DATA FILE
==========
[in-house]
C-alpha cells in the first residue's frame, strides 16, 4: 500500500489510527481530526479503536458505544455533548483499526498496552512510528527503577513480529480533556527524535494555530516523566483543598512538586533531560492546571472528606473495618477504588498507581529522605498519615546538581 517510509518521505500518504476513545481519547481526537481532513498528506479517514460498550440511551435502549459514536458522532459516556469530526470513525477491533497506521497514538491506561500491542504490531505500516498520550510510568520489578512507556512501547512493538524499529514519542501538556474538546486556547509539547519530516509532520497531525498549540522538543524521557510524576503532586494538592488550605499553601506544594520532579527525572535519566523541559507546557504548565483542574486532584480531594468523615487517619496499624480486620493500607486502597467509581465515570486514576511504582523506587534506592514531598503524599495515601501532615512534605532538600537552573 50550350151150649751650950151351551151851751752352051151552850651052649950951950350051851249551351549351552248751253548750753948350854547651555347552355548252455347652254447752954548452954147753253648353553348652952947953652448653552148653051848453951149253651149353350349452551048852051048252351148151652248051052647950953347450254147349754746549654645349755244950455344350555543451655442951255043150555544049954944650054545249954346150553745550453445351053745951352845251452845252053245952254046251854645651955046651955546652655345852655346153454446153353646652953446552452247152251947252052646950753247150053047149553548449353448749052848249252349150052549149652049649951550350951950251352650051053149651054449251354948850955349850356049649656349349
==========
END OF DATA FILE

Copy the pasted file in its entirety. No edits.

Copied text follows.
[in-house]
C-alpha cells in the first residue's frame, strides 16, 4: 500500500489510527481530526479503536458505544455533548483499526498496552512510528527503577513480529480533556527524535494555530516523566483543598512538586533531560492546571472528606473495618477504588498507581529522605498519615546538581 517510509518521505500518504476513545481519547481526537481532513498528506479517514460498550440511551435502549459514536458522532459516556469530526470513525477491533497506521497514538491506561500491542504490531505500516498520550510510568520489578512507556512501547512493538524499529514519542501538556474538546486556547509539547519530516509532520497531525498549540522538543524521557510524576503532586494538592488550605499553601506544594520532579527525572535519566523541559507546557504548565483542574486532584480531594468523615487517619496499624480486620493500607486502597467509581465515570486514576511504582523506587534506592514531598503524599495515601501532615512534605532538600537552573 50550350151150649751650950151351551151851751752352051151552850651052649950951950350051851249551351549351552248751253548750753948350854547651555347552355548252455347652254447752954548452954147753253648353553348652952947953652448653552148653051848453951149253651149353350349452551048852051048252351148151652248051052647950953347450254147349754746549654645349755244950455344350555543451655442951255043150555544049954944650054545249954346150553745550453445351053745951352845251452845252053245952254046251854645651955046651955546652655345852655346153454446153353646652953446552452247152251947252052646950753247150053047149553548449353448749052848249252349150052549149652049649951550350951950251352650051053149651054449251354948850955349850356049649656349349